Local authorities in England are failing vulnerable children in their care, independent inspectors have said.
Inspectors said the Victoria Climbie inquiry report had influenced policy
In a joint report, eight inspectorates, led by the Commission for Social Care Inspection, said child services had improved overall since 2002.
But the report said there were still "serious failings", with disabled children particularly short-changed.
In response, Junior Children's Minister Maria Eagle acknowledged: "There is more to do and we will be doing it."
She told the BBC: "The landscape that this inspectors' report has looked at has changed beyond all recognition from that that they were looking at just three years ago.
"We're part way through implementing an entire new and better system for dealing with these issues and I think the report recognises that."
Inspectors from the Commission for Social Care Inspection, the Healthcare Commission, HM Inspectorate of Constabulary, HM Inspectorate of Probation, HM Inspectorate of Prisons, HM Crown Prosecution Service Inspectorate, HM Inspectorate of Court Administration and the Office for Standards in Education worked on the Safeguarding Children report.
It is a repeat of the inspectorates' first Safeguarding Children report in 2002, which found all agencies accepted their responsibility to ensure that children were safeguarded but this was not always reflected in practice.
The latest report identified a number of failings:
- Children in care were being sent to live hundreds of miles away from their homes and families, without adequate support.
- Children with a physical or learning disability were not always being properly protected
- There were a lack of proper Criminal Records Bureau checks on some staff who work with children, especially agency staff and foreign workers.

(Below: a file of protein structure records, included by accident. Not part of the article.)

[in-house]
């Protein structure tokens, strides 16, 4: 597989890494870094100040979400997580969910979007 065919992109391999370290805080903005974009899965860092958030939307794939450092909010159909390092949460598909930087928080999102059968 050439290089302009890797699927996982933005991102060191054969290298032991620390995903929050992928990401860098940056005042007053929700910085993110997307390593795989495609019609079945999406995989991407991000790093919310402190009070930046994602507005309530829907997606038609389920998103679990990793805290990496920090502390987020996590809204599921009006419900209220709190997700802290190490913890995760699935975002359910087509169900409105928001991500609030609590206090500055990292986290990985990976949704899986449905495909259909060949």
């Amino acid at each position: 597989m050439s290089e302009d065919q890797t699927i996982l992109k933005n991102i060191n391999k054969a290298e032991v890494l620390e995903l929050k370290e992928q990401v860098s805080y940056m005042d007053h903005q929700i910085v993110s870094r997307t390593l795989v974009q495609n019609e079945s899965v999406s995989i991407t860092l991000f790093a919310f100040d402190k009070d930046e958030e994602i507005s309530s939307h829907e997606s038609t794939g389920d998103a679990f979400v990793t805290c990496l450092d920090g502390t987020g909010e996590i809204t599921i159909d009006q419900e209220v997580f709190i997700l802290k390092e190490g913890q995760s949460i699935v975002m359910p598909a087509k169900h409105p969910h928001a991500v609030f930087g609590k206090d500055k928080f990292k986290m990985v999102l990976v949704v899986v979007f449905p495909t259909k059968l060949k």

The Chief Inspector for the Commission for Social Care Inspectorate (CSCI), David Behan, told the BBC he was pleased that the "status" of work in child protection had improved.
"I want to really stress the examples of good practice which we're publishing in our report today, where agencies are working together at a local level to really make a difference on safeguarding children," he said.
But he said there were still areas of concern and the report had "shone a torch into some of the specific corners in child protection work and in safeguarding work".
Mr Behan said the report had made some recommendations to ensure the system of checking was consistently applied to all staff working with children.
He said the second key area of recommendations dealt with "ensuring that those staff that undertake this very difficult task, have got the knowledge and the skills to be able to undertake the job we're asking them to do".
"And then the third area is we want to ensure that there are effective performance management systems in place in all the agencies, so that the policies that are now there and in place.
"What we're doing in this report is saying 'good progress is being made, but more progress needs to be made' and we have been very specific in terms of particular groups of children where we need to attend to their needs", he said.